Nepal Kuwapani


Fully oxidized tea leaves for a robust cup.

Nepal Kuwapani

Postby febs » Nov 28th, '10, 04:57

I searched for kuwapani in the whole board and I only found a post with a single line. Isn't it very popular?

I got it into a GREAT tea shop in Prague and I'm brewing it now.
Somebody likes it and would like to share her brewing suggestion?

I'll post mine when I'll have some experience.
4 min at 95C with two full teaspoons so far... going to test it!
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Re: Nepal Kuwapani

Postby Victoria » Nov 28th, '10, 05:22

Is that a First Flush?
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Re: Nepal Kuwapani

Postby febs » Nov 28th, '10, 05:51

"Hello Victoria, so glad to see you my friend".

(btw: http://www.youtube.com/watch?v=NnpEhIXM ... re=related )

I don't know if it's first flush, but since on the bag it was not specified, I'd guess it's not.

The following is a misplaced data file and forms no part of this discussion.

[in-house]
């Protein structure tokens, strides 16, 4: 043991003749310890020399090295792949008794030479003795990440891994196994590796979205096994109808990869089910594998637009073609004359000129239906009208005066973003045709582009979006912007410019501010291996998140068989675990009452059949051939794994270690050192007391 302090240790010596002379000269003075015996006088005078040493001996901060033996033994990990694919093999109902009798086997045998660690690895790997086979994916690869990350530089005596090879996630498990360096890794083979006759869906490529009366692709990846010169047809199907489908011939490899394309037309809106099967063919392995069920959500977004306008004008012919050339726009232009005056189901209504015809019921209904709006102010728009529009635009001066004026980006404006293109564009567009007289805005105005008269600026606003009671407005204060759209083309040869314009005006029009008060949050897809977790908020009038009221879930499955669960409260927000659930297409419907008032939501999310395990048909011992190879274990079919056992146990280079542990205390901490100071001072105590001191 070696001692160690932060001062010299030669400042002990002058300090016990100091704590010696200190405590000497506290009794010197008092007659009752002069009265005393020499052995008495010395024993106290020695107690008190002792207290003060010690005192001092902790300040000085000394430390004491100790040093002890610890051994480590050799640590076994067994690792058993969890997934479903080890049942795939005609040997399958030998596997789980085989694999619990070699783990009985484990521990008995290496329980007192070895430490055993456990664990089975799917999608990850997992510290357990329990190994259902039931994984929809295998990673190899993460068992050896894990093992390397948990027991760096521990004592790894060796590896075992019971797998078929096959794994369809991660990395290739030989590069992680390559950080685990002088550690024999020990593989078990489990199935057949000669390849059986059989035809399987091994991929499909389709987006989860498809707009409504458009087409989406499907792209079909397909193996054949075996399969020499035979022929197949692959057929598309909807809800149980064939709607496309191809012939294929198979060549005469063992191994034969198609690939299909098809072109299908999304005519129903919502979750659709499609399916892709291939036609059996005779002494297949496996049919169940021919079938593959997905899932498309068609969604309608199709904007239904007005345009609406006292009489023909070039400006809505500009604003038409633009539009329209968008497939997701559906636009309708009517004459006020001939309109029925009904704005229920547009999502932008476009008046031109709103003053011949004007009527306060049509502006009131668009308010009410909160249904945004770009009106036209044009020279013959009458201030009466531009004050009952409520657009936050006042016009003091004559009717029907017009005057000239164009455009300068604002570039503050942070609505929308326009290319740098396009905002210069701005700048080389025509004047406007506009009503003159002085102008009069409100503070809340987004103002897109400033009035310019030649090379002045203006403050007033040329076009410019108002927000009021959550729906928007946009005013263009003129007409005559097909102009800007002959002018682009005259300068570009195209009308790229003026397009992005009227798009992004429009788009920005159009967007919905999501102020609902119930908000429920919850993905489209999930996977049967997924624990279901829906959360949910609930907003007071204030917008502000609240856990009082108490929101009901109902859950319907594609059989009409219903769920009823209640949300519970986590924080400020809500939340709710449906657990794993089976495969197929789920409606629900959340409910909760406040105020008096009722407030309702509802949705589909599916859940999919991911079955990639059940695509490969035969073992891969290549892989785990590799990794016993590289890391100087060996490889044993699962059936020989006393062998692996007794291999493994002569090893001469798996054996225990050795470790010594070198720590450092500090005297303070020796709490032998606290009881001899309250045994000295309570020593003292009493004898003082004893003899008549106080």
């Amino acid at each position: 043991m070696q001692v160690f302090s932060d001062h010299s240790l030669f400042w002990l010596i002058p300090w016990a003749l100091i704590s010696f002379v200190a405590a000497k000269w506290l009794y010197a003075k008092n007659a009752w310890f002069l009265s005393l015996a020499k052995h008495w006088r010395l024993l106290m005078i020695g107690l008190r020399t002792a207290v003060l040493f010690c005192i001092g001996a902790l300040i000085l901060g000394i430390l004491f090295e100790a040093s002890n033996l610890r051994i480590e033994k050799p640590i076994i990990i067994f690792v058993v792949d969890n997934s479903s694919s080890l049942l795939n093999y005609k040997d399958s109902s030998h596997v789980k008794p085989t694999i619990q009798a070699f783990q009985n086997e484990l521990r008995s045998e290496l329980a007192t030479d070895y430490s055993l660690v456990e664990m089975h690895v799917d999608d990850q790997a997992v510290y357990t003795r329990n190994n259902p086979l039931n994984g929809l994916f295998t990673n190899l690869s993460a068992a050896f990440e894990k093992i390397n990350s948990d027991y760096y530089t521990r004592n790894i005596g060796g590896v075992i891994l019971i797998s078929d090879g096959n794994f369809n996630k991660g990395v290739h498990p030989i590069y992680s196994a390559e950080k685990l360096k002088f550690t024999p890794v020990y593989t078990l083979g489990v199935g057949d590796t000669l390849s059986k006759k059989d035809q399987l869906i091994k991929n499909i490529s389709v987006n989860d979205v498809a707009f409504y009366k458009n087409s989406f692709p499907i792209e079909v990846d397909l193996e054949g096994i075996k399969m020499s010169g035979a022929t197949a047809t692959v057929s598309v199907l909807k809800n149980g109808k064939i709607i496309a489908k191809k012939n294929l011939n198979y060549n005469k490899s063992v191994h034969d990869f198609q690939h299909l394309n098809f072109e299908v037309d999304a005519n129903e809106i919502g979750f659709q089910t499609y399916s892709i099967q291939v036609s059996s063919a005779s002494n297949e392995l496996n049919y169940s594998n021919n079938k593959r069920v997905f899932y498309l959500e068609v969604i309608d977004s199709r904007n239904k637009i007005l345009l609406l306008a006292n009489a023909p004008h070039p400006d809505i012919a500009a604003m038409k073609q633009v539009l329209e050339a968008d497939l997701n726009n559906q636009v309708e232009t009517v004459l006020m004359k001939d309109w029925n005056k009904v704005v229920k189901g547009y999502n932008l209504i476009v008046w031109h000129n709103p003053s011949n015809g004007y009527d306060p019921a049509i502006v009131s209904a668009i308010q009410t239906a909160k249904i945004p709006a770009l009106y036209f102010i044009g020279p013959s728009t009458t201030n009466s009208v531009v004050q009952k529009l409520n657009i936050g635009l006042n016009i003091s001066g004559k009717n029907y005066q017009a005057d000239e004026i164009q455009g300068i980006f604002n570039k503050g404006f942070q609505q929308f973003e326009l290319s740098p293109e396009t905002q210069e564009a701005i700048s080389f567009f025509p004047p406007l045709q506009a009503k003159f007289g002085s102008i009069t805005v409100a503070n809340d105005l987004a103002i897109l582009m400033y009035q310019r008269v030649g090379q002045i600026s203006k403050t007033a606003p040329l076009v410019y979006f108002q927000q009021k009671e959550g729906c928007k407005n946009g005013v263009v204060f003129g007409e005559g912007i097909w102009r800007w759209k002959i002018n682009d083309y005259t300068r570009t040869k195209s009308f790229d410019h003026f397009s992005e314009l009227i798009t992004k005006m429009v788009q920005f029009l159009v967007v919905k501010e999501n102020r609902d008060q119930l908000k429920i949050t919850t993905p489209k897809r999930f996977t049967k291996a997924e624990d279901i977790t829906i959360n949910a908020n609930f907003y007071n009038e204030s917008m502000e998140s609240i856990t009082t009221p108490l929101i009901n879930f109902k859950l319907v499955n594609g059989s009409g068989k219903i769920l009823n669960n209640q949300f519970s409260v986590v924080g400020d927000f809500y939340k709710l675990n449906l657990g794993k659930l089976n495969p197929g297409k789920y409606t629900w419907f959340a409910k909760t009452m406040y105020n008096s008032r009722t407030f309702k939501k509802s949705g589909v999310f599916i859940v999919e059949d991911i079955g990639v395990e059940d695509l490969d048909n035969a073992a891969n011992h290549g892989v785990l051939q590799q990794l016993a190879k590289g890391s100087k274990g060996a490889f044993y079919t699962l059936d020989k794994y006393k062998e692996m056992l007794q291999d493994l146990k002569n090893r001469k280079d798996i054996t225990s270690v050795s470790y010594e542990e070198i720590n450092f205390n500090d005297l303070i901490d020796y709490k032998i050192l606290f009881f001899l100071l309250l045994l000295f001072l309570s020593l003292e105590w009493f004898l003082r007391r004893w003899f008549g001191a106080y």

Here's some pics I just took of the bag, the brewed tea, and... the leaves left in the infuser.

http://www.flickr.com/photos/febs/tags/kuwapani/show/

after looking at the expanded leaves I sincerely wondered if it was a black tea or not. Many, maybe most of the leaves, are green, or brown, but definitely not black.

Though, it didn't tasted as a green. Neither looked, after brewed, as one. It is reddish, with the same colour or the rooibos. Maybe this should be properly named "red tea"? :)

It's taste was very delicate, and at the same time bitter (my bad). So I probably have to brew it for less time (lower temperature?) to remove the bitterness, and with more leaves than I did, to get more taste out of it.
Do you know already if it can be brewed more times, or any other nice info about this tea?